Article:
The Council of Europe Istanbul Convention is the most comprehensive international human rights treaty on violence against women and domestic violence. This legally binding instrument explicitly defines violence against women as a human rights violation and a form of gender-based discrimination and includes a strong emphasis on prevention and survivors’ rights. In addition to Council of Europe Member States, it can be ratified by the European Union and is open for accession by any State in the world.
The Istanbul Convention reflects a comprehensive approach covering the areas of prevention, protection (including provision of support services for survivors), prosecution, and coordinated policies. In addition to its focus on survivors’ rights and protection, it also encourages action over the longer term through prevention measures, and requires the establishment of specialised institutions, partnerships, substantial budget allocations and data collection to ensure effective implementation.
As of May 2016, more than three-quarters (42 of 47) of the countries that are Council of Europe members have signed the Convention and 22 of them have also ratified it: Albania, Andorra, Austria, Belgium, Bosnia and Herzegovina, Denmark, Finland, France, Italy, Malta, Monaco, Montenegro, Netherlands, Poland, Portugal, Romania, San Marino, Serbia, Slovenia, Spain, Sweden and Turkey.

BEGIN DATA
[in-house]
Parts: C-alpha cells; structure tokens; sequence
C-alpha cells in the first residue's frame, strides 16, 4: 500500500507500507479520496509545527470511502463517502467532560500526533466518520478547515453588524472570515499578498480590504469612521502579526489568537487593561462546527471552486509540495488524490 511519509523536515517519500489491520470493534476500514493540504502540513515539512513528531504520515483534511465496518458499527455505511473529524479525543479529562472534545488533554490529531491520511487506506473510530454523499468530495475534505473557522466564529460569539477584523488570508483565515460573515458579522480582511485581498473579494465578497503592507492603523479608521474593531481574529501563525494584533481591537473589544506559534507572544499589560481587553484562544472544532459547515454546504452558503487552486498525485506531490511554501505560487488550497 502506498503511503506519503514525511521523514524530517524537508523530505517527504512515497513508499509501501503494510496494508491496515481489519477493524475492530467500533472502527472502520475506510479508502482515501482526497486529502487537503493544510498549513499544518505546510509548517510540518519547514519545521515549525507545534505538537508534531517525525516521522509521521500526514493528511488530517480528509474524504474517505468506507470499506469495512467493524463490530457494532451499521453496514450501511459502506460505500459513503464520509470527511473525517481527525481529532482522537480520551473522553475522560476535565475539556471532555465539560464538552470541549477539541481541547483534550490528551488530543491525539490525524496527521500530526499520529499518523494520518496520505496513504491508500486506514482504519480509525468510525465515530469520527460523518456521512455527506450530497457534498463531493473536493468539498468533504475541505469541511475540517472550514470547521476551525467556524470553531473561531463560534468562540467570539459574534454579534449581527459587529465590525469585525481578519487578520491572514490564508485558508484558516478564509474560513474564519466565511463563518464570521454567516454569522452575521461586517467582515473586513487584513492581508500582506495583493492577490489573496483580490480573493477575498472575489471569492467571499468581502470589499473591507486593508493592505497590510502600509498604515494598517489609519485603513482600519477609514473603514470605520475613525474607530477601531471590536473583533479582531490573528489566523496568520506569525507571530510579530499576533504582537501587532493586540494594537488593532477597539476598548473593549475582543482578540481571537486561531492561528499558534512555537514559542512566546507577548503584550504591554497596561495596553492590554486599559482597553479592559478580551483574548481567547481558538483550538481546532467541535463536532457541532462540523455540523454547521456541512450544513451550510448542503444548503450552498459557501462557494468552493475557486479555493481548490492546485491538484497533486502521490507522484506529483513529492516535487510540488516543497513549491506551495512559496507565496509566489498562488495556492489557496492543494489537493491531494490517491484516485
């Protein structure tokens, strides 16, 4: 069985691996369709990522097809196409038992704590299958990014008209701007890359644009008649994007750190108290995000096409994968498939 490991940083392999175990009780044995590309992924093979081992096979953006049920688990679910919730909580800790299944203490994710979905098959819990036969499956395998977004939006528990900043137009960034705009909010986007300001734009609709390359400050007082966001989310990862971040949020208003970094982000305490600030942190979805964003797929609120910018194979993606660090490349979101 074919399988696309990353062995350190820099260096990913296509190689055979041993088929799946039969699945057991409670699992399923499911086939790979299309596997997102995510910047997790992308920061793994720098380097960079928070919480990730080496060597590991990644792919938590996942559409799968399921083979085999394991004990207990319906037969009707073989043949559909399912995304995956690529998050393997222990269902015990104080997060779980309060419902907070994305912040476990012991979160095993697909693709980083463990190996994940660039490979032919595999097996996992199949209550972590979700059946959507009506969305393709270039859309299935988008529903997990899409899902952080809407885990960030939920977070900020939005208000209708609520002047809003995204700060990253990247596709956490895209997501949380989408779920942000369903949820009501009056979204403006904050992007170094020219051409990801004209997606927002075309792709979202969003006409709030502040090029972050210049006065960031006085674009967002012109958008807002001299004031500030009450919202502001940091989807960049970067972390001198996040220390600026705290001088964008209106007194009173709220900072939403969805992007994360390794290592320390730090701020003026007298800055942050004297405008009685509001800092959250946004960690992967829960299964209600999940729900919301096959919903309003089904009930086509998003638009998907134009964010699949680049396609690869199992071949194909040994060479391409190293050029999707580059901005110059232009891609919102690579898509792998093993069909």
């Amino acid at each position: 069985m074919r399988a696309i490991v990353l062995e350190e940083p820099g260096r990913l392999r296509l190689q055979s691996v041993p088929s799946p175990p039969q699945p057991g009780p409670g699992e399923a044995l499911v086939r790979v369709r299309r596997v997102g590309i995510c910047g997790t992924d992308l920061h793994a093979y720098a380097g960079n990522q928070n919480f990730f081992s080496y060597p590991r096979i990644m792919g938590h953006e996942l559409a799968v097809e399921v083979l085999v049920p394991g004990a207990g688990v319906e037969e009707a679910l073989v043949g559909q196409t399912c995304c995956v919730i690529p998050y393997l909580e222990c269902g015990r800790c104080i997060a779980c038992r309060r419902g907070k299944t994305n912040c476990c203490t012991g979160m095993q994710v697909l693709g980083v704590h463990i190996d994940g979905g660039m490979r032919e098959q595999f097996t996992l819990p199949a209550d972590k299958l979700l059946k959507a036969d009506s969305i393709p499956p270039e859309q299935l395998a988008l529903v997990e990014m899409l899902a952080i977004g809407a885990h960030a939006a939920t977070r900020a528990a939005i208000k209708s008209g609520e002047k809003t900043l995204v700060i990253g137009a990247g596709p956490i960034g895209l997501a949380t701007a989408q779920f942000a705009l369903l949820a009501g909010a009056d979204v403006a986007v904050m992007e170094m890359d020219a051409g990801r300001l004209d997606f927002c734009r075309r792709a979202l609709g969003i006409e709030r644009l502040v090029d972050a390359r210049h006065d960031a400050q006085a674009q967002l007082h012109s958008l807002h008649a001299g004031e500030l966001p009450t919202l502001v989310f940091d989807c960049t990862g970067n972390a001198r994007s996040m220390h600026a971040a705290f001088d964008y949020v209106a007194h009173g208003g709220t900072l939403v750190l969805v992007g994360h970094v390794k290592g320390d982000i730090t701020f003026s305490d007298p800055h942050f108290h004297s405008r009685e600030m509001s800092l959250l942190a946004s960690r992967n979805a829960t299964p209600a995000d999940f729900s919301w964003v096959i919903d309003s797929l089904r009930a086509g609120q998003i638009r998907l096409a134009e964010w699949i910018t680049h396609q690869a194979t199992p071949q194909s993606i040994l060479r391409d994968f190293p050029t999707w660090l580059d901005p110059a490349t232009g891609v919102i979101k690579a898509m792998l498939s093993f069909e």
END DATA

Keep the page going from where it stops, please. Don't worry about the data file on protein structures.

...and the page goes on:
The European Commission proposed on 4 March 2016 the European Union’s accession to the Convention. The Istanbul Convention would become the second human rights treaty binding the EU, after the UN Convention on the Rights of Persons with Disabilities. The EU would accede to the Convention alongside EU Member States. As of May 2016, 14 Member States (Austria, Belgium, Denmark, Finland, France, Italy, Malta, Netherlands, Poland, Portugal, Romania, Slovenia, Spain and Sweden) have already ratified the Convention. A further 14 Member States have signed it but not yet ratified.